The federal government’s English program for adult migrants and refugees is set for some major changes amid concerns participants were not leaving with a “functional level” of English.

Acting immigration minister Alan Tudge announced a host of changes to the billion-dollar Adult Migrant English Program (AMEP), including lifting a cap on class hours, and removing the five year time limit on eligibility.

This means recent migrants will be able to access English classes for free until they have “functional English”, which the government defines as having the language skills to participate in society.

“Without English language skills, migrants are less likely to get a job, less likely to integrate, and less likely to participate in our democracy,” Tudge said.

The program, delivered by service providers around the country, currently provides migrants with 510 hours of language tuition for free.

But participants are only completing 300 of those hours, according to Tudge, with 21% leaving without “the basic language skills to enable participation in society”.

“This is not to blame anyone whose English language proficiency is poor, but clearly full participation in the community is difficult when there are language barriers,” he said.

Catherine Scarth, chief executive officer at AMES Australia, welcomed the changes, saying there was a lot of work to do to ensure the changes benefit people looking to learn English.

“Five hundred and ten hours isn’t adequate for some people to move from no English at all, to something that’s functional,” Scarth said.

“A refugee for instance, coming from a situation with very limited schooling, who might not be literate in their own language, and who might be older, coming to learn English in 510 hours is almost impossible.”

The program, as it stands today, provides a structure for service providers to deliver the classes. The structure allows for some flexibility for participants’ situations, with some elements focused on vocational contexts.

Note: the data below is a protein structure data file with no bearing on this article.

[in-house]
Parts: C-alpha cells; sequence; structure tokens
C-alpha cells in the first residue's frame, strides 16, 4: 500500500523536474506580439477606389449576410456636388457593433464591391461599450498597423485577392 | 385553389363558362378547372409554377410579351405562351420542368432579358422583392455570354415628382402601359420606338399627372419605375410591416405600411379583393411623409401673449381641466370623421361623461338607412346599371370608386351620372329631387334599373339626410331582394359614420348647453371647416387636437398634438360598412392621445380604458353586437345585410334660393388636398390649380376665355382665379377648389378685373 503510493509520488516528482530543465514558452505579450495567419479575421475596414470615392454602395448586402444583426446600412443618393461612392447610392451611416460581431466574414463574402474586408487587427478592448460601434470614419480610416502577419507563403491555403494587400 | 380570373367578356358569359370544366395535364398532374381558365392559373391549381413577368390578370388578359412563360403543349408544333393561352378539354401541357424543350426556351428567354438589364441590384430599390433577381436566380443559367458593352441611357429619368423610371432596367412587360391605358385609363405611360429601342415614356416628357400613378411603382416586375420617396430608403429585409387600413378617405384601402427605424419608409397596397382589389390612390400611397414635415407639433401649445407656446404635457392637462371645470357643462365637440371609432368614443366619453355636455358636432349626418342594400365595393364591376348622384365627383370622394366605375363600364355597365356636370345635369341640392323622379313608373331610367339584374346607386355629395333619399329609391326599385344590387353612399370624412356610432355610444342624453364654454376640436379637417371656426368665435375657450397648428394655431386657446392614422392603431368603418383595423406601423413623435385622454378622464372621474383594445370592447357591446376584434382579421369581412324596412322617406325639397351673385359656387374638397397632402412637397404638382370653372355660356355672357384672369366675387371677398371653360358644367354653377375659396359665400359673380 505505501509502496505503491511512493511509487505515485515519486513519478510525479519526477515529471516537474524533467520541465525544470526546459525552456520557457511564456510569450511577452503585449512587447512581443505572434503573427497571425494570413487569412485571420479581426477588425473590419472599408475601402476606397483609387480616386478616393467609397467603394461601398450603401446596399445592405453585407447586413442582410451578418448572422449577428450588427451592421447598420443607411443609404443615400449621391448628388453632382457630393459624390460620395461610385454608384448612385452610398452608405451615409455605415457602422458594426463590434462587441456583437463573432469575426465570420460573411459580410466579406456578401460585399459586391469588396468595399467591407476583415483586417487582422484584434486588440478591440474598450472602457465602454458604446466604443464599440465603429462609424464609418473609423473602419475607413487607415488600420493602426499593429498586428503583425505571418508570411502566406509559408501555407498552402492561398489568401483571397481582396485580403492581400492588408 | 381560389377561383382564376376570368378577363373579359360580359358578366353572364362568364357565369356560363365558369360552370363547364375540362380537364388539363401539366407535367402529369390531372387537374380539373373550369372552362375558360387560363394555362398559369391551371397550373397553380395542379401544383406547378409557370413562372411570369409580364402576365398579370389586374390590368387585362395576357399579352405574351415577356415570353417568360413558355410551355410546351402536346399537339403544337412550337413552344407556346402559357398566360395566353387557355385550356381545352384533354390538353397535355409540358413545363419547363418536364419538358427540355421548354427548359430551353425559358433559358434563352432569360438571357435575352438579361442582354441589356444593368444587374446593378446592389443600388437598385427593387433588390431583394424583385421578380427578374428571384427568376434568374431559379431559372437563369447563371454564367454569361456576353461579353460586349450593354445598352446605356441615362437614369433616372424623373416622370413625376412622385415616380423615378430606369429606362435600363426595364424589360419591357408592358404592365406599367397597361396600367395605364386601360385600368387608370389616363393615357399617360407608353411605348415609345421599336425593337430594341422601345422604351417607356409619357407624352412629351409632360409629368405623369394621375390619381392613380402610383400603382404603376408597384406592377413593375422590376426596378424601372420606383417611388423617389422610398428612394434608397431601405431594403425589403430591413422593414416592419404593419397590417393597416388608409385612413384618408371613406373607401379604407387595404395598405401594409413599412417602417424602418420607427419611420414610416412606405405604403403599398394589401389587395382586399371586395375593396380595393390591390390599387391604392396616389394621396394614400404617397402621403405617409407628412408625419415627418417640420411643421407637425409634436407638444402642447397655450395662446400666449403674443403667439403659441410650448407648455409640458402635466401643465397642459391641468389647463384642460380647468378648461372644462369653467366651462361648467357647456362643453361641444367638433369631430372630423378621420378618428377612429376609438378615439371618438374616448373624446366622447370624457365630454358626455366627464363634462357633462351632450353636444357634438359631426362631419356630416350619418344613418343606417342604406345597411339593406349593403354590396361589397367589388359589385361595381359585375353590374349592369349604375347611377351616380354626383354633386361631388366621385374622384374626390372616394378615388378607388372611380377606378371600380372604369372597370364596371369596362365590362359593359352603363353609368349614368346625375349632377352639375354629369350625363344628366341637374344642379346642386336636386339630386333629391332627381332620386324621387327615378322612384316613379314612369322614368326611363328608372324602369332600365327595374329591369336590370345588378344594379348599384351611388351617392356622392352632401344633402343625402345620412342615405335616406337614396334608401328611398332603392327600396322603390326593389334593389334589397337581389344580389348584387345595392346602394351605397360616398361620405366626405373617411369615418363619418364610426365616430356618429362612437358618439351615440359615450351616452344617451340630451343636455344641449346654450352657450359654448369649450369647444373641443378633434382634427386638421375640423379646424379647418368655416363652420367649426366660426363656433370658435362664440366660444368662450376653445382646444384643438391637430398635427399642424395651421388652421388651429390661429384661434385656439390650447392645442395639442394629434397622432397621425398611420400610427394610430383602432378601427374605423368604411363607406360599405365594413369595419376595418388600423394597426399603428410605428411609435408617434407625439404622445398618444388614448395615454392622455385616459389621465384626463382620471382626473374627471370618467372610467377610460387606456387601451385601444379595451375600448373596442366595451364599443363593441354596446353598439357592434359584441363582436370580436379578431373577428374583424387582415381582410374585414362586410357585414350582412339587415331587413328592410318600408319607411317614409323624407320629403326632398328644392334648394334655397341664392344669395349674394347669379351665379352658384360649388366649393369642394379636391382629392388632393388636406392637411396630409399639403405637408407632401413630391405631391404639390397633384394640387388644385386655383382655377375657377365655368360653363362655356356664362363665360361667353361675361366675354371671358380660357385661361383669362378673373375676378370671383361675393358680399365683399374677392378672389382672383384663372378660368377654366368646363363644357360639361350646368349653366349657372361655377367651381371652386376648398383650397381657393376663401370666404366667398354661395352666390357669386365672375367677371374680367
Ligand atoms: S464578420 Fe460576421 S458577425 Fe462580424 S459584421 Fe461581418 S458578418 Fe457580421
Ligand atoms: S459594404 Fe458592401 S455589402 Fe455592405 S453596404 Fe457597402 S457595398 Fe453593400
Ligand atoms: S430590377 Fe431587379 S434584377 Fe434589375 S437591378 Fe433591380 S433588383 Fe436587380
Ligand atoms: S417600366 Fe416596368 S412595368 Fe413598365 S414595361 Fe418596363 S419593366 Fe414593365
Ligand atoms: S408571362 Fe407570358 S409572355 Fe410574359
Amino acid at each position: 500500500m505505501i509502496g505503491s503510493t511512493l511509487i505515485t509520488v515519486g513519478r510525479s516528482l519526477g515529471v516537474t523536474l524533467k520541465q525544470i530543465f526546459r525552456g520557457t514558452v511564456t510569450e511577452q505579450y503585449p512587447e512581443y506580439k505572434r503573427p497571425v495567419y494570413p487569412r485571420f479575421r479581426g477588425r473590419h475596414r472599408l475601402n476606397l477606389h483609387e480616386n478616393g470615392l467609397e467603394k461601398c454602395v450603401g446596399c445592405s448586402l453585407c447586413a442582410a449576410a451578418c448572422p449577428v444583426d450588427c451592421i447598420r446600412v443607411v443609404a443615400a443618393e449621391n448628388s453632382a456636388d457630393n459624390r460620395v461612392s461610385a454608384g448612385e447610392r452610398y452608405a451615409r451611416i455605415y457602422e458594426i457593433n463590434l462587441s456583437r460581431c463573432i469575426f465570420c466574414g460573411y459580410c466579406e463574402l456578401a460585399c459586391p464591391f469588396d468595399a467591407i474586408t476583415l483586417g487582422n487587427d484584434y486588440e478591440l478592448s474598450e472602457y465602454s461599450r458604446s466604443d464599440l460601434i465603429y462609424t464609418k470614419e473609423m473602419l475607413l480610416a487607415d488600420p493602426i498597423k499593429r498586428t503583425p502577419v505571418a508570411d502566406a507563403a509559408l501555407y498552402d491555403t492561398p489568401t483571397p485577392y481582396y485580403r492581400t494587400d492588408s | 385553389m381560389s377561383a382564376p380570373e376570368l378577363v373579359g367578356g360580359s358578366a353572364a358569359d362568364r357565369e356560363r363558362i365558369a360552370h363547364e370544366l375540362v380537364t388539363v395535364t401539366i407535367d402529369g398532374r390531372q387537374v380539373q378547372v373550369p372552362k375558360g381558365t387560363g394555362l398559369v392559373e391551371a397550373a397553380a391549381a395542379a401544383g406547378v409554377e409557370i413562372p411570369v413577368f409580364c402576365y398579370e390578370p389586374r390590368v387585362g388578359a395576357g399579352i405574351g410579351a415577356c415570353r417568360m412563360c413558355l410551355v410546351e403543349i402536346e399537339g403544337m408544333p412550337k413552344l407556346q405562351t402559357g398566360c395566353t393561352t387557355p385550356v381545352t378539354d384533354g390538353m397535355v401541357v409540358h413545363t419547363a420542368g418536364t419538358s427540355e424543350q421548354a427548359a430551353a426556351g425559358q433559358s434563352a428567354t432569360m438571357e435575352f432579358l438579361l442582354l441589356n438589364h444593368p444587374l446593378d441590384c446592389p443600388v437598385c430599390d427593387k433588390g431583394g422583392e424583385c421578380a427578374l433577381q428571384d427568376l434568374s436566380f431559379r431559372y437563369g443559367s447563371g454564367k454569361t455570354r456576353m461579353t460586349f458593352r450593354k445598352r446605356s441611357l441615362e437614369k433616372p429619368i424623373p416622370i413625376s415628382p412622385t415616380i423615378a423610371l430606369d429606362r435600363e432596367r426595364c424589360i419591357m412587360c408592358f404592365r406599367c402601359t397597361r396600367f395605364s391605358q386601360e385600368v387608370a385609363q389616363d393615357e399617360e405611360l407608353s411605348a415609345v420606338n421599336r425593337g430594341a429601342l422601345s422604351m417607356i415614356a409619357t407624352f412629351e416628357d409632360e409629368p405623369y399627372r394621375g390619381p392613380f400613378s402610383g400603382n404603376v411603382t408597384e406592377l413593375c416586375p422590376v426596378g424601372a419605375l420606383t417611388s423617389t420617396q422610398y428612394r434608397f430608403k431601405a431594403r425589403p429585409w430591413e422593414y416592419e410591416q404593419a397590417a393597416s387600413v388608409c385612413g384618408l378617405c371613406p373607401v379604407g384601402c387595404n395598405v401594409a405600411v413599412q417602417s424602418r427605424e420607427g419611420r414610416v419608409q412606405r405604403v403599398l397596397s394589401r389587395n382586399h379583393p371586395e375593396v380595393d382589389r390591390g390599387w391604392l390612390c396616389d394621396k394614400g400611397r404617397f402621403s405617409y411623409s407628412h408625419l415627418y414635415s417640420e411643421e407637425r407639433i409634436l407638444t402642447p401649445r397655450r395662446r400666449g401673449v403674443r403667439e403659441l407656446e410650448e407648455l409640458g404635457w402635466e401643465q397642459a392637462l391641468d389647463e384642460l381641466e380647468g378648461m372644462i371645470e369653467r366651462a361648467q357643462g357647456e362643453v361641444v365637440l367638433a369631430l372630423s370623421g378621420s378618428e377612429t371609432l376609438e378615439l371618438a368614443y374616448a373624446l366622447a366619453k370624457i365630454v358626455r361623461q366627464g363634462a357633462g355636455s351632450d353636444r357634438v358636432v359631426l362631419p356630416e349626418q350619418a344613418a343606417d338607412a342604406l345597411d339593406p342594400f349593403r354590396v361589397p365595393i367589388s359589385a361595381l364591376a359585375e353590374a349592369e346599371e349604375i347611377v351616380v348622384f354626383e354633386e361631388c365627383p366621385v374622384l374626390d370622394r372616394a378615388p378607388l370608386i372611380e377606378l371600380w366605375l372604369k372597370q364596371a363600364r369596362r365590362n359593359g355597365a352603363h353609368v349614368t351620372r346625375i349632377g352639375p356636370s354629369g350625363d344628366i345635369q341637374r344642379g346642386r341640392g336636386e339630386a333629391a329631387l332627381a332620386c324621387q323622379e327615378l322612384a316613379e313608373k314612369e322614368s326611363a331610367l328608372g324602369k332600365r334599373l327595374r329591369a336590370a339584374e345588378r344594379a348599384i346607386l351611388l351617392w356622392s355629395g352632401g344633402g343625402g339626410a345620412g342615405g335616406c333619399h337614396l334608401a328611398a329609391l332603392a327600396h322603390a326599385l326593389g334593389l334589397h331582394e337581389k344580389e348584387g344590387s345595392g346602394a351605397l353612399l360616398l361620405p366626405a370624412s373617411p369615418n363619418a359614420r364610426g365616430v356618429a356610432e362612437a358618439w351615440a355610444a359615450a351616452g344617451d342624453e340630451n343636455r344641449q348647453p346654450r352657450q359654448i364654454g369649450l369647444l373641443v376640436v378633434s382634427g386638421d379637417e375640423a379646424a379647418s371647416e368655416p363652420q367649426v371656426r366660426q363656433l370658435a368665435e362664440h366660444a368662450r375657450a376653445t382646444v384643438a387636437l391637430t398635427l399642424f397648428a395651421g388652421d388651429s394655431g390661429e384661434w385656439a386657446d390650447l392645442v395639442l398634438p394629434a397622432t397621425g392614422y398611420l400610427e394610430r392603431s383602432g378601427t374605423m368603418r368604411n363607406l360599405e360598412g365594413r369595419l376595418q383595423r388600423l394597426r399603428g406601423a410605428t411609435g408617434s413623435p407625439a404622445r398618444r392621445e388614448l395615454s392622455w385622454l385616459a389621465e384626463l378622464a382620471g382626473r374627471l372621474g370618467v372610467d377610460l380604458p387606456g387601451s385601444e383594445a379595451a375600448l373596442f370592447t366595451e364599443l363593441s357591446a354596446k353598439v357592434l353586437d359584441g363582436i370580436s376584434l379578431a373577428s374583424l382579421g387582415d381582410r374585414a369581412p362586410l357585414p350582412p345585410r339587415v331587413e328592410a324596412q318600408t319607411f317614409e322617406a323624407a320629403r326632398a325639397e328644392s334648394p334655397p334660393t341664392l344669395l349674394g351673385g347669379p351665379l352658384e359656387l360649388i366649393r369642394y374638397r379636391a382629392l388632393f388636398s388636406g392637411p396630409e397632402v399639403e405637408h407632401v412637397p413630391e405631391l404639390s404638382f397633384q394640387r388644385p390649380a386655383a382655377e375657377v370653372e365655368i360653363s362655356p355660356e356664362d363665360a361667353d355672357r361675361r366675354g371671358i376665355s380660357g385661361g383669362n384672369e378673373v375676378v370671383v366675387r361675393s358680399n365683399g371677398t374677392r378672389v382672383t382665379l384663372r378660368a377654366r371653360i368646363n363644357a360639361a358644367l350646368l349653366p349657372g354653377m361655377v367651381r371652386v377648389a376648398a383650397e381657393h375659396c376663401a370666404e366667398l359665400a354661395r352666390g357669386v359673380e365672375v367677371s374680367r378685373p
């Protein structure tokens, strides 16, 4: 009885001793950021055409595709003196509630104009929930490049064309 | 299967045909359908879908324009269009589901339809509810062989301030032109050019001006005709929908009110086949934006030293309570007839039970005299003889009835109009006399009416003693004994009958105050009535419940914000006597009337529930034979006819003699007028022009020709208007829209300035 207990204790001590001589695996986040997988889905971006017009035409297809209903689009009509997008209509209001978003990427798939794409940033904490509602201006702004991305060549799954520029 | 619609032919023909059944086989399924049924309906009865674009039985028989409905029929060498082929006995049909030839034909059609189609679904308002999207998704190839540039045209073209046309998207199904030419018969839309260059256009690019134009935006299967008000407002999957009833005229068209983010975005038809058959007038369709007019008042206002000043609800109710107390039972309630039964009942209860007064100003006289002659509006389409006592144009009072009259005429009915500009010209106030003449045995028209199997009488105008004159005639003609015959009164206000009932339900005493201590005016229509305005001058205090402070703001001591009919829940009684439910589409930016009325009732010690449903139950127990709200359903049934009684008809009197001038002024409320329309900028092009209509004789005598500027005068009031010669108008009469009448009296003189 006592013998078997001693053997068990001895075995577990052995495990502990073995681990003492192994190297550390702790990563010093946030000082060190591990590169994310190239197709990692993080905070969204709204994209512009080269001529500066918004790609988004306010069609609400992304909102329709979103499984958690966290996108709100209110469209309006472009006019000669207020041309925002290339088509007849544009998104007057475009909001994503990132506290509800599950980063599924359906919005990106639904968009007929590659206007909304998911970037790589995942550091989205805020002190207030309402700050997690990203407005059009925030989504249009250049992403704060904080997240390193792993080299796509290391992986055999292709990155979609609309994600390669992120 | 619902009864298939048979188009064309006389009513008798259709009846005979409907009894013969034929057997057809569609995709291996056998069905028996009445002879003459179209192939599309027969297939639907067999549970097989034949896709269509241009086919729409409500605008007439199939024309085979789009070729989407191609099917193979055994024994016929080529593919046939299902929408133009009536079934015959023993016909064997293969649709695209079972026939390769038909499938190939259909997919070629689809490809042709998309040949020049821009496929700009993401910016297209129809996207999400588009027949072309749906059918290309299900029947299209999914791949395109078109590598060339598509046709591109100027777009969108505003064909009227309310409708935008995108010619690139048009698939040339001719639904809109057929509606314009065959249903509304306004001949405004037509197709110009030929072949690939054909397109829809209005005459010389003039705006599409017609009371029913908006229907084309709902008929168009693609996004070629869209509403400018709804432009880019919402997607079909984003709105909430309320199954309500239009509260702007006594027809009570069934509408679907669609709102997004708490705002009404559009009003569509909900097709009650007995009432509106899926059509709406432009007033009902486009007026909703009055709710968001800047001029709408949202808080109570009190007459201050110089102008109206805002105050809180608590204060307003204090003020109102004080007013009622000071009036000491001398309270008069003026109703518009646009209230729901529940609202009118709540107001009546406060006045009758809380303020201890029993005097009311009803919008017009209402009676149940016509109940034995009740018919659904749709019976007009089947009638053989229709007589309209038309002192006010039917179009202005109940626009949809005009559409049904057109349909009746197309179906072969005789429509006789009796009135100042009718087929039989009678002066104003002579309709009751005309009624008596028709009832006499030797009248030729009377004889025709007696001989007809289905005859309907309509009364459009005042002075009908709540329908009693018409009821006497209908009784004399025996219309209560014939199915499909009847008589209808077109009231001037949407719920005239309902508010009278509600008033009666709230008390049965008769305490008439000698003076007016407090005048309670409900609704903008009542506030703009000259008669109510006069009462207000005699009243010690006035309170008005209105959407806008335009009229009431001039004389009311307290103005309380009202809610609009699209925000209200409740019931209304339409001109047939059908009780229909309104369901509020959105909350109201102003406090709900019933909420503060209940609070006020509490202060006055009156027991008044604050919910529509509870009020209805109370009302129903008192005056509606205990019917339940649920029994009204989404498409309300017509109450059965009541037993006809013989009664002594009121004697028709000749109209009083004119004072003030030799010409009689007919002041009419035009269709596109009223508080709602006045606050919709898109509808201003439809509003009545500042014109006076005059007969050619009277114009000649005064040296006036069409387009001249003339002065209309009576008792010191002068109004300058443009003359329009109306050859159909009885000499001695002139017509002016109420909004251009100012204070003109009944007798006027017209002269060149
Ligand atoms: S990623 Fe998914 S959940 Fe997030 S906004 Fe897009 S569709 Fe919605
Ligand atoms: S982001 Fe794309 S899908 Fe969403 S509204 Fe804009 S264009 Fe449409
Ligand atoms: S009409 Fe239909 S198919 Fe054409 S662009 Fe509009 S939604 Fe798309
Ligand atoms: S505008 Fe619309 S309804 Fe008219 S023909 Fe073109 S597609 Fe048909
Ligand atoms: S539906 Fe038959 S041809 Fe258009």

Scarth said that the government was consulting service providers on the changes, and that it may take years before the changes are enacted.

“Whilst I think it is a standout program, one that Australia has provided since post-war migration, it is timely that the minister has taken these actions.”

The acting minister said estimates showed close to a million people across Australia lack English language proficiency, impacting potential employment and community cohesion.

The changes come as the government faces the challenges to social cohesion from the coronavirus pandemic, with Tudge saying the pandemic had revealed the challenges in communicating with multicultural communities through traditional means.

“Whilst we have produced over 4,600 materials translated into 63 languages to accommodate this, the challenge in engaging with all Australians remains,” he said.

Tudge also indicated that changes will be made to citizenship tests to include new questions “on Australian values”, but did not elaborate on what those changes would be.

“The stronger focus on Australian values in citizenship testing will be an important part of helping protect our social cohesion into the future,” Tudge said.

More than 200,000 people became Australian citizens in the 2019-20 financial year – a record. Scarth believes it is high time services provided to new Australians adapted to their needs.

“There’s a lot of work to do, to make sure that the changes will benefit people learning English, and there’s a lot that we need to do to make sure that we are providing the flexibility for students to learn and be engaged.”


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